Meanwhile, Rep. Jim Jordan, R-Ohio, heatedly said Trump was merely asking Ukrainian President Volodymyr Zelenskiy to root out corruption. That, Jordan said, includes Hunter Biden’s membership on the board of a Ukrainian gas company at the same time his father was leading the Obama administration’s diplomatic dealings with Kyiv. There has been no evidence of wrongdoing by either of the Bidens.
Mixed messaging reflects the difficulty Republicans are having defending the president against documents released by the White House that feature Trump’s own words and actions. A partial transcript and a whistleblower complaint form the heart of the House impeachment inquiry and describe Trump pressuring a foreign president to investigate Biden’s family.
In a series of tweets Sunday night, Trump said he deserved to meet “my accuser” as well as whoever provided the whistleblower with what the president called “largely incorrect” information. He also accused Democrats of “doing great harm to our Country” in an effort to destabilize the nation and the 2020 election.
Trump has insisted the call was “perfect” and pushed to release both documents.
“He didn’t even know that it was wrong,” said House Speaker Nancy Pelosi, describing a phone call from Trump in which the president suggested the documents would exonerate him.
But Democrats seized on them as evidence that Trump committed “high crimes and misdemeanors” by asking for a foreign leader’s help undermining a political rival, Democrat Joe Biden. Pelosi launched an impeachment inquiry and on Sunday told other Democrats that public sentiment had swung behind the probe.
By all accounts, the Democratic impeachment effort was speeding ahead with a fair amount of coordination between Pelosi, Democratic messaging experts and its political operation.
House Intelligence Committee Chairman Adam Schiff said Sunday that he expects the whistleblower to testify “very soon,” though details were still being worked out and no date had been set. Hearings and depositions were starting this week. Many Democrats are pushing for a vote on articles of impeachment before the end of the year, mindful of the looming 2020 elections.
Schiff said in one interview that his committee intends to subpoena Giuliani for documents and may eventually want to hear from Giuliani directly. In a separate TV appearance, Giuliani said he would not cooperate with Schiff, but then acknowledged he would do what Trump tells him. The White House did not provide an official response on whether the president would allow Giuliani to cooperate.
Lawyers for the whistleblower expressed concern about that individual’s safety, noting that some have offered a $50,000 “bounty” for the whistleblower’s identity. They said they expect the situation to become even more dangerous for their client and any other whistleblowers, as Congress seeks to investigate this matter.
On a conference call Sunday, Pelosi, traveling in Texas, urged Democrats to proceed “not with negative attitudes towards him, but a positive attitude towards our responsibility,” according to an aide on the call who shared the exchange on condition of anonymity. Polling, Pelosi said, had changed “drastically” in the Democrats’ favor.
A one-day NPR/PBS NewsHour/Marist poll conducted Sept. 25 found that about half of Americans — 49% — approve of the House formally starting an impeachment inquiry into Trump.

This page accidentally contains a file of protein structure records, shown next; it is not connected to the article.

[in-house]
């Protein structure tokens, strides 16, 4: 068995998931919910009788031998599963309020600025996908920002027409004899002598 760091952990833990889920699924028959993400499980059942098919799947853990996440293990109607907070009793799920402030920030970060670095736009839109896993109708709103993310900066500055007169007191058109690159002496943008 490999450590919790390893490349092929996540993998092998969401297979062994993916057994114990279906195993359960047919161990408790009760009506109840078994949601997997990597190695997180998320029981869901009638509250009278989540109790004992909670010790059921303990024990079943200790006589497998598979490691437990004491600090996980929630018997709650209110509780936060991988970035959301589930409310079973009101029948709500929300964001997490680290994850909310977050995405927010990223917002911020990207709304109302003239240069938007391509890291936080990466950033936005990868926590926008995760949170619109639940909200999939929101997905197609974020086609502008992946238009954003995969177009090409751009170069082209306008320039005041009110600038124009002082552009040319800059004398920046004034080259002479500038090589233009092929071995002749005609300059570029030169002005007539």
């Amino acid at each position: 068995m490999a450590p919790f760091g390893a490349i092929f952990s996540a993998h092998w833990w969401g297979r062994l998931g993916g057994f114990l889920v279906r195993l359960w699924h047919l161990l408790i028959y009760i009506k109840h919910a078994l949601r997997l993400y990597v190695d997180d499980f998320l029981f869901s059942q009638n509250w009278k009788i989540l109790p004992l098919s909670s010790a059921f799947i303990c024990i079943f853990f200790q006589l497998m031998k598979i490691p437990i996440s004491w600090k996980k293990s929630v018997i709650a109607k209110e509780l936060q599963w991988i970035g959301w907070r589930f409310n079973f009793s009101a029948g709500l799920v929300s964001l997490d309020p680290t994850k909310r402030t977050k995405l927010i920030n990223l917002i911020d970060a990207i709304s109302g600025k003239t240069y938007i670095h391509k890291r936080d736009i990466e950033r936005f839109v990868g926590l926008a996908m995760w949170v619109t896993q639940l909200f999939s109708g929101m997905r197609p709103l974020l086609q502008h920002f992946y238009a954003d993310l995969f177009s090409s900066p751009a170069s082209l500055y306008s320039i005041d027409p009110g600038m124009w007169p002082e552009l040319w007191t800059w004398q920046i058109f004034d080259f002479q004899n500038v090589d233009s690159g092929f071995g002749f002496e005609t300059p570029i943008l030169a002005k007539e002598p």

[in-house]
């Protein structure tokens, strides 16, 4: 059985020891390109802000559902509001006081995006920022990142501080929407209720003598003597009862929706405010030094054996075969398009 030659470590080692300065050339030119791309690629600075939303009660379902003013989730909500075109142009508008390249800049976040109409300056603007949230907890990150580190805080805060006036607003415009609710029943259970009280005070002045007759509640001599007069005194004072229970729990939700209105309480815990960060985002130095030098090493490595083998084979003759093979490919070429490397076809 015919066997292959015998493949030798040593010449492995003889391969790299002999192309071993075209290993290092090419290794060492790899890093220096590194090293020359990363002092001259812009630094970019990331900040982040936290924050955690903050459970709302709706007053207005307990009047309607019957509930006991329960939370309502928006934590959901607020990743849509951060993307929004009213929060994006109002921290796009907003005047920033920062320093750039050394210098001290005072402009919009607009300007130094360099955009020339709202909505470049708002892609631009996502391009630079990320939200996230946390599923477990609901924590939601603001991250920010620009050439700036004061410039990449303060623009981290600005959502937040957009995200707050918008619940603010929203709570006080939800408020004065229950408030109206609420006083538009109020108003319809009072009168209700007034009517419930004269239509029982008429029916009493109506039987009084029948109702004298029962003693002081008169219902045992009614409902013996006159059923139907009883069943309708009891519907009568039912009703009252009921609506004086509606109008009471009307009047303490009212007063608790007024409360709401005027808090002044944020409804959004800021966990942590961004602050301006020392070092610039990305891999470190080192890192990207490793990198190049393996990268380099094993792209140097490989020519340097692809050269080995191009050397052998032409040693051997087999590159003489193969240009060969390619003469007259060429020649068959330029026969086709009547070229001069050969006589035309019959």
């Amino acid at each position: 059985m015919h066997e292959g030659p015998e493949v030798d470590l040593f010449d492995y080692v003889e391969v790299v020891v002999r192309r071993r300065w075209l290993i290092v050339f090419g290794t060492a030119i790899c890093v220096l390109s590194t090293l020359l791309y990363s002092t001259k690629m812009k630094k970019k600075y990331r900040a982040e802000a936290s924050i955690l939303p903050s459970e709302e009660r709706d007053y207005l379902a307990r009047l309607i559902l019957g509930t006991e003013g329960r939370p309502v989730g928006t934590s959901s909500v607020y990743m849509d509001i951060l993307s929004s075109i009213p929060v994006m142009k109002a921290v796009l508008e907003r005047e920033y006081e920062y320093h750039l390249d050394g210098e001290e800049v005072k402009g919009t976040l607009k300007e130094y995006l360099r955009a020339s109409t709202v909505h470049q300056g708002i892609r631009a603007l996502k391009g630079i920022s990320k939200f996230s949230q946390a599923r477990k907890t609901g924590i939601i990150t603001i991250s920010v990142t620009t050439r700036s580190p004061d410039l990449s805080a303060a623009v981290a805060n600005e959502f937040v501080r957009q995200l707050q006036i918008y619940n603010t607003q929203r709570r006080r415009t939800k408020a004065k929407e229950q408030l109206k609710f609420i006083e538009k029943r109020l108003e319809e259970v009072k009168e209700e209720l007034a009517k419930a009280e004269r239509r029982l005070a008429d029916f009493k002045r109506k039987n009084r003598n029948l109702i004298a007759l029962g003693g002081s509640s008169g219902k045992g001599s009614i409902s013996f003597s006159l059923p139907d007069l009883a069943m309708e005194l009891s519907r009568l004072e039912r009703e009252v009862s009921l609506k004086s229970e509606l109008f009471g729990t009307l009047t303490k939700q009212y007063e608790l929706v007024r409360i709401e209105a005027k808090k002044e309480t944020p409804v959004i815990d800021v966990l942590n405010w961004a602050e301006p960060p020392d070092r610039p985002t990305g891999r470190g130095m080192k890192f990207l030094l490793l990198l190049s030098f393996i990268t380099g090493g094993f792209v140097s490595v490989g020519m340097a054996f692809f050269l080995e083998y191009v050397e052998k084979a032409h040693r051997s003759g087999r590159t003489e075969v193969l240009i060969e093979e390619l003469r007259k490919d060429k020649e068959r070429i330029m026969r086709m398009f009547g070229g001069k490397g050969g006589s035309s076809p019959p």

There remains a stark partisan divide on the issue, with 88% of Democrats approving and 93% of Republicans disapproving of the inquiry. But the findings suggest some movement in opinions on the issue. Earlier polls conducted throughout Trump’s presidency have consistently found a majority saying he should not be impeached and removed from office.
House Democratic Caucus Chairman Hakeem Jeffries of New York urged the caucus to talk about impeachment by repeating the words “betrayal, abuse of power, national security.” The Democrats’ campaign arm swung behind lawmakers to support the impeachment drive as they run for reelection, according to another call participant to spoke on condition of anonymity.
The contrast with the Republicans’ selection of responses was striking.
A combative House Republican leader Kevin McCarthy said that nothing in Trump’s phone call rose to the level of an impeachable offense.
“Why would we move forward on impeachment?” the California Republican said. “There’s not something that you have to defend here.”
Bossert, an alumnus of Republican George W. Bush’s administration, offered a theory and some advice to Trump: Move past the fury over the 2016 Russia investigation, in which special counsel Robert Mueller found no evidence of conspiracy but plenty of examples of Trump’s obstruction.
“I honestly believe this president has not gotten his pound of flesh yet from past grievances on the 2016 investigation,” Bossert said. “If he continues to focus on that white whale, it’s going to bring him down.”
Two advisers to the Biden campaign sent a letter Sunday urging major news networks to stop booking Giuliani on their shows, accusing Trump’s personal attorney of spreading “false, debunked conspiracy theories” on behalf of the president. The letter to management and anchors of shows at ABC News, NBC News, CBS News, MSNBC, CNN and Fox News added: “By giving him your air time, you are allowing him to introduce increasingly unhinged, unfounded and desperate lies into the national conversation.”
Giuliani appeared on ABC’s “This Week” and CBS’ “Face the Nation,” while Schiff was interviewed on ABC and NBC’s “Meet the Press.” Bossert spoke on ABC and Miller on “Fox News Sunday.” Jordan appeared on CNN’s “State of the Union.” Pelosi and McCarthy appeared on CBS’ “60 Minutes.”